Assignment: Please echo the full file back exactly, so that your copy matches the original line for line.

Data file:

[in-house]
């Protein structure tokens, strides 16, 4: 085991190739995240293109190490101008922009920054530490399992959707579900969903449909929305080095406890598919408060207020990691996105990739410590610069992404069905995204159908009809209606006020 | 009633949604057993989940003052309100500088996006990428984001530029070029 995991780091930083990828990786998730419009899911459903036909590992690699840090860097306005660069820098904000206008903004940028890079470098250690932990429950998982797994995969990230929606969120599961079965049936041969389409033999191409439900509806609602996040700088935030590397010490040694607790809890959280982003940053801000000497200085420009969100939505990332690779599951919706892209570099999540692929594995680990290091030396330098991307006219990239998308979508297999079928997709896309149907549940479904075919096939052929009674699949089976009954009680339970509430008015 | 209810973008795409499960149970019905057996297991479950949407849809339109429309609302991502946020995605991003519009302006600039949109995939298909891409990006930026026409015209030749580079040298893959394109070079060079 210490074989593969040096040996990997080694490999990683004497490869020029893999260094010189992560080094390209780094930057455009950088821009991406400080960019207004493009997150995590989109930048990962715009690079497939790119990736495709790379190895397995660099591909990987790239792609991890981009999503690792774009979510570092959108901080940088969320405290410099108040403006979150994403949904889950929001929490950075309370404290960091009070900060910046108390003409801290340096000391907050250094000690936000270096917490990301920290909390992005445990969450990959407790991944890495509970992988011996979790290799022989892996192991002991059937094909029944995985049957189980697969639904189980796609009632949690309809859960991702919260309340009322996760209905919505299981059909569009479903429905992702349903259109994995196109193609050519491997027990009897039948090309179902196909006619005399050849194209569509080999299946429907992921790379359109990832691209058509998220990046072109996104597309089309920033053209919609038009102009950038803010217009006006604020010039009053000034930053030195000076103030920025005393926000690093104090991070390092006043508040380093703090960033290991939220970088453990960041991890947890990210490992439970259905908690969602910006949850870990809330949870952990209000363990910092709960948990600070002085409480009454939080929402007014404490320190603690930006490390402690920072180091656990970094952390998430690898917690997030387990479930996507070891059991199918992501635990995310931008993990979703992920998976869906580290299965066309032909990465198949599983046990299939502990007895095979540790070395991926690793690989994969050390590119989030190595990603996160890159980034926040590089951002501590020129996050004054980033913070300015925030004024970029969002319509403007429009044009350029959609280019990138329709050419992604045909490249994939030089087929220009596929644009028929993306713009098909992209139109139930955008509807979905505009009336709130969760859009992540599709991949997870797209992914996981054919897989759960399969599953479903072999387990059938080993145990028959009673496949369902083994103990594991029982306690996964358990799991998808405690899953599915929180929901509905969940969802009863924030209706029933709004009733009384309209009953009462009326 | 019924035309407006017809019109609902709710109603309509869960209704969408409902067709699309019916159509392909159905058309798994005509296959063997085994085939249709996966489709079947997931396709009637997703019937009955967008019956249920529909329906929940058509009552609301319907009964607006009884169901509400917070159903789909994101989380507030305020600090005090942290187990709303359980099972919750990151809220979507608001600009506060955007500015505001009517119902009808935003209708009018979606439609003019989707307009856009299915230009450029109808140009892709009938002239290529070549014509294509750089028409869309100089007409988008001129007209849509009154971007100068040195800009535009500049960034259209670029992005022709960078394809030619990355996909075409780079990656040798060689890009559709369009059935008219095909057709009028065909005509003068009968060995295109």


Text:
[in-house]
């Protein structure tokens, strides 16, 4: 085991190739995240293109190490101008922009920054530490399992959707579900969903449909929305080095406890598919408060207020990691996105990739410590610069992404069905995204159908009809209606006020 | 009633949604057993989940003052309100500088996006990428984001530029070029 995991780091930083990828990786998730419009899911459903036909590992690699840090860097306005660069820098904000206008903004940028890079470098250690932990429950998982797994995969990230929606969120599961079965049936041969389409033999191409439900509806609602996040700088935030590397010490040694607790809890959280982003940053801000000497200085420009969100939505990332690779599951919706892209570099999540692929594995680990290091030396330098991307006219990239998308979508297999079928997709896309149907549940479904075919096939052929009674699949089976009954009680339970509430008015 | 209810973008795409499960149970019905057996297991479950949407849809339109429309609302991502946020995605991003519009302006600039949109995939298909891409990006930026026409015209030749580079040298893959394109070079060079 210490074989593969040096040996990997080694490999990683004497490869020029893999260094010189992560080094390209780094930057455009950088821009991406400080960019207004493009997150995590989109930048990962715009690079497939790119990736495709790379190895397995660099591909990987790239792609991890981009999503690792774009979510570092959108901080940088969320405290410099108040403006979150994403949904889950929001929490950075309370404290960091009070900060910046108390003409801290340096000391907050250094000690936000270096917490990301920290909390992005445990969450990959407790991944890495509970992988011996979790290799022989892996192991002991059937094909029944995985049957189980697969639904189980796609009632949690309809859960991702919260309340009322996760209905919505299981059909569009479903429905992702349903259109994995196109193609050519491997027990009897039948090309179902196909006619005399050849194209569509080999299946429907992921790379359109990832691209058509998220990046072109996104597309089309920033053209919609038009102009950038803010217009006006604020010039009053000034930053030195000076103030920025005393926000690093104090991070390092006043508040380093703090960033290991939220970088453990960041991890947890990210490992439970259905908690969602910006949850870990809330949870952990209000363990910092709960948990600070002085409480009454939080929402007014404490320190603690930006490390402690920072180091656990970094952390998430690898917690997030387990479930996507070891059991199918992501635990995310931008993990979703992920998976869906580290299965066309032909990465198949599983046990299939502990007895095979540790070395991926690793690989994969050390590119989030190595990603996160890159980034926040590089951002501590020129996050004054980033913070300015925030004024970029969002319509403007429009044009350029959609280019990138329709050419992604045909490249994939030089087929220009596929644009028929993306713009098909992209139109139930955008509807979905505009009336709130969760859009992540599709991949997870797209992914996981054919897989759960399969599953479903072999387990059938080993145990028959009673496949369902083994103990594991029982306690996964358990799991998808405690899953599915929180929901509905969940969802009863924030209706029933709004009733009384309209009953009462009326 | 019924035309407006017809019109609902709710109603309509869960209704969408409902067709699309019916159509392909159905058309798994005509296959063997085994085939249709996966489709079947997931396709009637997703019937009955967008019956249920529909329906929940058509009552609301319907009964607006009884169901509400917070159903789909994101989380507030305020600090005090942290187990709303359980099972919750990151809220979507608001600009506060955007500015505001009517119902009808935003209708009018979606439609003019989707307009856009299915230009450029109808140009892709009938002239290529070549014509294509750089028409869309100089007409988008001129007209849509009154971007100068040195800009535009500049960034259209670029992005022709960078394809030619990355996909075409780079990656040798060689890009559709369009059935008219095909057709009028065909005509003068009968060995295109």